Party support appearing in District 211, other local races

  • Upper from left, Curtis Bradley, Jessica Hinkle, Anna Klimkowicz, Tim McGowan and, lower from left, Kristen Steel, Robi Vollkommer, Denise Wilson and Roxanne Wittkamp are candidates for the Palatine-Schaumburg High School District 211 school board.

    Upper from left, Curtis Bradley, Jessica Hinkle, Anna Klimkowicz, Tim McGowan and, lower from left, Kristen Steel, Robi Vollkommer, Denise Wilson and Roxanne Wittkamp are candidates for the Palatine-Schaumburg High School District 211 school board.

 
 
Posted3/30/2021 5:30 AM

The Illinois Association of School Boards lists the nonpartisan election of local school boards among its core principles, and the first item on the organization's code of conduct states board members must refuse the influence of partisan political groups.

But concerns over partisan support for candidates Palatine-Schaumburg High School District 211 and other local races have been raised in the days leading up to the April 6 election.

 

Eight candidates are vying for three seats on the District 211 board of education. They are incumbent Anna Klimkowicz and newcomers Curtis Bradley, Jessica Hinkle, Tim McGowan, Kristen Steel, Robi Vollkommer, Denise Wilson and Roxanne Wittkamp.

McGowan has used space in the Greater Palatine Area Democrats' office as a gathering site for supporters on a canvassing day and received the endorsement of Democratic Secretary of State Jesse White.

Meanwhile, Republican state Rep. Tom Morrison of Palatine is scheduled to appear at a meet-and-greet on behalf of Hinkle, Steel, Vollkommer and Wilson Tuesday evening at the American Legion Post in Palatine.

Partisan support in school board and other local elections -- at least within set financial regulations -- is not prohibited by law, according to Matt Dietrich, public information officer for the Illinois State Board of Elections.

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A local election being designated nonpartisan is often just a practical consideration allowing it to bypass partisan primaries, he added.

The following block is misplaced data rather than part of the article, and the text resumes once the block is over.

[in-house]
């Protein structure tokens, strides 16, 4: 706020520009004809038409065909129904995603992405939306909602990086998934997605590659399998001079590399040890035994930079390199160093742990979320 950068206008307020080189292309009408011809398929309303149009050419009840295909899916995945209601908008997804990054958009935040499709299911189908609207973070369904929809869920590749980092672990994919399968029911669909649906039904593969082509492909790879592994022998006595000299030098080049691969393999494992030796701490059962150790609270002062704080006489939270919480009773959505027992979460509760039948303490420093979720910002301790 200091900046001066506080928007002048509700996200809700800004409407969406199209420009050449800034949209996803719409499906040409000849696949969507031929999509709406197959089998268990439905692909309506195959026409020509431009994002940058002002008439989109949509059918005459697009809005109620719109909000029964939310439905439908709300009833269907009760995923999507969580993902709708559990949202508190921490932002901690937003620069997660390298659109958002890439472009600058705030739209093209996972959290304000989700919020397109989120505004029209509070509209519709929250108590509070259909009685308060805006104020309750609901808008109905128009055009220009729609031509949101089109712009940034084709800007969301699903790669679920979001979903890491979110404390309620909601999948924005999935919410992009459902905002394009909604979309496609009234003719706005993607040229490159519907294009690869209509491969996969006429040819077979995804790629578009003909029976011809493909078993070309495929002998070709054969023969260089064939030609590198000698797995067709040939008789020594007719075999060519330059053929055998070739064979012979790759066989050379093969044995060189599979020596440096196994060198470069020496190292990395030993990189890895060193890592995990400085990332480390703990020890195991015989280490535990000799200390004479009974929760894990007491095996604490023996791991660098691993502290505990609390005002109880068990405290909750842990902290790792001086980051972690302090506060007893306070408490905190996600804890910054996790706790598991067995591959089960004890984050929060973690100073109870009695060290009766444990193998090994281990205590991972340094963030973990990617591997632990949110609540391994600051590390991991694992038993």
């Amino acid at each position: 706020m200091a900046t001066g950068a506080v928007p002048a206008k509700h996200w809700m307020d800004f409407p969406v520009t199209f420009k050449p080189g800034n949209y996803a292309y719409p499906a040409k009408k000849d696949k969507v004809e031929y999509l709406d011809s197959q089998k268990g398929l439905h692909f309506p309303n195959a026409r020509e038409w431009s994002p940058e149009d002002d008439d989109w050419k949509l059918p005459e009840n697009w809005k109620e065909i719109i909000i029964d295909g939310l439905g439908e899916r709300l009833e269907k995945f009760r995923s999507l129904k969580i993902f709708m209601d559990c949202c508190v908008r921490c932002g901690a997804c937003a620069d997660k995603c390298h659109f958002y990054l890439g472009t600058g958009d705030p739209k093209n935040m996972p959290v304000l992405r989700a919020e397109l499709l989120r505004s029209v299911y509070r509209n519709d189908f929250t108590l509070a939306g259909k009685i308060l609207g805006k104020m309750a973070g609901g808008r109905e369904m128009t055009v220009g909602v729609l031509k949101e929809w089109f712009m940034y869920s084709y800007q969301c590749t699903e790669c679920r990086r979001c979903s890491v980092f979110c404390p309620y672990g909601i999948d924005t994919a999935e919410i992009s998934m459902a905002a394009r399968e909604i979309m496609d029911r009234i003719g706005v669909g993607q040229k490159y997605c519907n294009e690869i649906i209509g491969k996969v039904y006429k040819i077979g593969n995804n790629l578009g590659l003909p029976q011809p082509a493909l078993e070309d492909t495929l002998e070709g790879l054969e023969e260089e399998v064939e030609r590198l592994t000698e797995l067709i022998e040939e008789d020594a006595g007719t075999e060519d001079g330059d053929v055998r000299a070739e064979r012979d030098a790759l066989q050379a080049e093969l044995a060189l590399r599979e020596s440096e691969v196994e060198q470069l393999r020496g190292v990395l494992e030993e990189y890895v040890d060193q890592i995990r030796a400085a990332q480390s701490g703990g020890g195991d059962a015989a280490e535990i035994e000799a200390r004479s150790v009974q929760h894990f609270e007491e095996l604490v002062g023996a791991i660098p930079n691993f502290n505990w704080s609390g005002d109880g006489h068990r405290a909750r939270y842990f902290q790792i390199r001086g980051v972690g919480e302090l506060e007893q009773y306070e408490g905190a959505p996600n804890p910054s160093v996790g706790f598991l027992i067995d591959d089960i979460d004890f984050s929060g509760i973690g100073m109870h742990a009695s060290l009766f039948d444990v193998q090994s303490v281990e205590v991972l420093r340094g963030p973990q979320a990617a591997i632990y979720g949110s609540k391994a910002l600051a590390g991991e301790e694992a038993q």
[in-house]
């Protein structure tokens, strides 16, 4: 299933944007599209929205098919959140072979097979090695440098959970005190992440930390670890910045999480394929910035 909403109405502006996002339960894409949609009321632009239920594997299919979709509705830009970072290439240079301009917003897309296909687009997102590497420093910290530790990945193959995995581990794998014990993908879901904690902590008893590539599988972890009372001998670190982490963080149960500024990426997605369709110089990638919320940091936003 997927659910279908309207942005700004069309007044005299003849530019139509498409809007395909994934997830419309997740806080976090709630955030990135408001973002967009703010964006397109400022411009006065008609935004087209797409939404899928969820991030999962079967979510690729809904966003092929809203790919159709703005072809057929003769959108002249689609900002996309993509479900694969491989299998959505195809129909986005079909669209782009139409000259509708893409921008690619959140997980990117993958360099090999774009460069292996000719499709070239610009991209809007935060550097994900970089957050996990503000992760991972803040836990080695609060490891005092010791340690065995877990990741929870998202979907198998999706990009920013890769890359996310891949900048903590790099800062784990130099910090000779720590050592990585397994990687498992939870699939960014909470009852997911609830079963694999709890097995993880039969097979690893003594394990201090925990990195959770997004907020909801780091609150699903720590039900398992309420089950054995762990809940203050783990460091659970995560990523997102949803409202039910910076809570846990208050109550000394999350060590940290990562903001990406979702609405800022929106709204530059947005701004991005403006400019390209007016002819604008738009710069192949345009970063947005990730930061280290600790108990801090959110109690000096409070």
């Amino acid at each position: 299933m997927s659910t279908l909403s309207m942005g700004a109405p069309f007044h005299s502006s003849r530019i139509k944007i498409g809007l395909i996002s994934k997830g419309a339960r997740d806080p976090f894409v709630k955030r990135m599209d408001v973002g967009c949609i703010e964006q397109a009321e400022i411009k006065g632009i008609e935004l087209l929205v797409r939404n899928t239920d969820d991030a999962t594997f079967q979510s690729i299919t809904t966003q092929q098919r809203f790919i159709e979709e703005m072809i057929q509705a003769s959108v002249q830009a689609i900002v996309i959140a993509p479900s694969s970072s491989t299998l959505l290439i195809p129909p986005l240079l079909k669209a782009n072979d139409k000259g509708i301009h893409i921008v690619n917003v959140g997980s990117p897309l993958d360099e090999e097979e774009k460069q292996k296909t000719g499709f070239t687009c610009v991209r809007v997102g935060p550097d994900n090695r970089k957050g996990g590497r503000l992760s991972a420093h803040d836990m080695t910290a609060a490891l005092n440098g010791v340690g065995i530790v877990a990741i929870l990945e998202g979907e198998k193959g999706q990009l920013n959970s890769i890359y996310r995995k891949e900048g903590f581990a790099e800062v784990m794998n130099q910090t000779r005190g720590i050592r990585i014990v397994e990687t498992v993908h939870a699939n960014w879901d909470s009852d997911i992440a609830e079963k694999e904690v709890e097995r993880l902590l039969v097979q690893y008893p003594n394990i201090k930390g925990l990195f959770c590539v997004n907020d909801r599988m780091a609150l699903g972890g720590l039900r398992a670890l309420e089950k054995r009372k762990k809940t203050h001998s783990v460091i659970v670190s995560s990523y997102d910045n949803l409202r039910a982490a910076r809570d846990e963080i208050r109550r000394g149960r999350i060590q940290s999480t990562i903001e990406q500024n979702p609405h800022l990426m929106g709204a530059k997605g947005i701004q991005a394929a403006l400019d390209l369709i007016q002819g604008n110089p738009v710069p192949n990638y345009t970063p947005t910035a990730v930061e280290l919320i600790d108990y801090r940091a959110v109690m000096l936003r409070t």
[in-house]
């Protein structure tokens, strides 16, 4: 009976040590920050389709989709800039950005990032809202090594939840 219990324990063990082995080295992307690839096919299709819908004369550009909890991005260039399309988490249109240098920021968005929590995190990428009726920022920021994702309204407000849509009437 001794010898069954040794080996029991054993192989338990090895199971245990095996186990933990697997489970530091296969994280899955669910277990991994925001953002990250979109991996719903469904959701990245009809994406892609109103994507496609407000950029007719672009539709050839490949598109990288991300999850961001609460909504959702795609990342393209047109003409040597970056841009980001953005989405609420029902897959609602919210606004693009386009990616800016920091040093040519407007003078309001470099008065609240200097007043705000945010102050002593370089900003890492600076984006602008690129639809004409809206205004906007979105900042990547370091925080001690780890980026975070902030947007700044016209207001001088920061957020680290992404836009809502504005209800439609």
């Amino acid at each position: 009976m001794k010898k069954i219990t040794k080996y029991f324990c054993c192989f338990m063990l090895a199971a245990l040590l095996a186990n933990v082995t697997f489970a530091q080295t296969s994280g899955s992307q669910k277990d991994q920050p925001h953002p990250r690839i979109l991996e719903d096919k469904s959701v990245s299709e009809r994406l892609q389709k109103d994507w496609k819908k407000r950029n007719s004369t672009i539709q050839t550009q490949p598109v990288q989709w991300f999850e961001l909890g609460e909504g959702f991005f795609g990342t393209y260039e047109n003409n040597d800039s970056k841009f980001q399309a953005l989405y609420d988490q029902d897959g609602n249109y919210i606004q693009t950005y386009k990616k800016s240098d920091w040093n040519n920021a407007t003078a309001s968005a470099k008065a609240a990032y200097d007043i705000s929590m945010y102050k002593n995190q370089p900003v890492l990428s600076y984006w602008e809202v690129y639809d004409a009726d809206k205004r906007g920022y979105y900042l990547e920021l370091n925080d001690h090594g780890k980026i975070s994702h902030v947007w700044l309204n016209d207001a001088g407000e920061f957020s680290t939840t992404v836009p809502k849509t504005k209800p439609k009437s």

"There is a public perception that political parties should not be involved, and that's not really the case," Dietrich said, adding that financial contributions from partisan groups are allowed, as long as any above $1,000 are disclosed.

Palatine Township Democratic Committeeperson Maria Galo said McGowan's use of the office did not constitute a $1,000 contribution, even if the organization charged for the space -- which it doesn't.

"I want to emphasize that the offices of Greater Palatine Area Democrats are open to all candidates -- and before the pandemic, we were open to community groups to use as meeting space as well," Galo said. "We do not charge for these services -- the offices are open, there is no cost to us to having the office open for these groups. We offer this as a service to the community. There is zero cost to us for letting candidates or groups use the office, so there is no reportable expenditure."

McGowan said he is not a registered Democrat and hasn't received any money from the Greater Palatine Area Democrats. He first had contact with the group last summer when it reached out to him after he organized a Black Lives Matter protest in Palatine, he added.

                                                                                                                                                                                                                       
 

Vicki Martin, co-president of the League of Women Voters of the Palatine Area, said her organization hasn't heard of or taken any position on partisan involvement in the District 211 race.

But the league chapter previously responded to concerns that the Barrington Township Republican Organization and a political action committee called ACTION, or "Advancing Change Together In Our Neighborhood," were supporting candidates for the Barrington Area Library, Barrington Area Unit School District 220 and Harper College boards.

In reference to the Barrington races, Martin called the practice a bad precedent.

"When party politics become part of our local government, it directly impacts the way residents choose who they vote for," she said at the time. "Voters will be influenced by party affiliation, instead of figuring out who the best candidate is for the job."

But on Monday, Martin suggested that the league chapter's position on those Barrington-area concerns might need to be re-examined, given the comments by the state board of elections.

Other examples of party politics in suburban races include White's endorsement of challenger Mark Mueller and Democratic U.S. Sen. Tammy Duckworth's endorsement of incumbent Bill McLeod in the Hoffman Estates mayoral race, as well as Democratic U.S. Rep. Lauren Underwood's use of her Farm Team PAC to support local candidates within her 14th District.

The challengers in the nonpartisan Round Lake Beach mayoral and village board races call themselves the Round Lake Beach Democratic slate and were supported by Democratic U.S. Rep. Brad Schneider of Deerfield at a virtual reception earlier this month.

• Daily Herald staff writer Elena Ferrarin contributed to this report.

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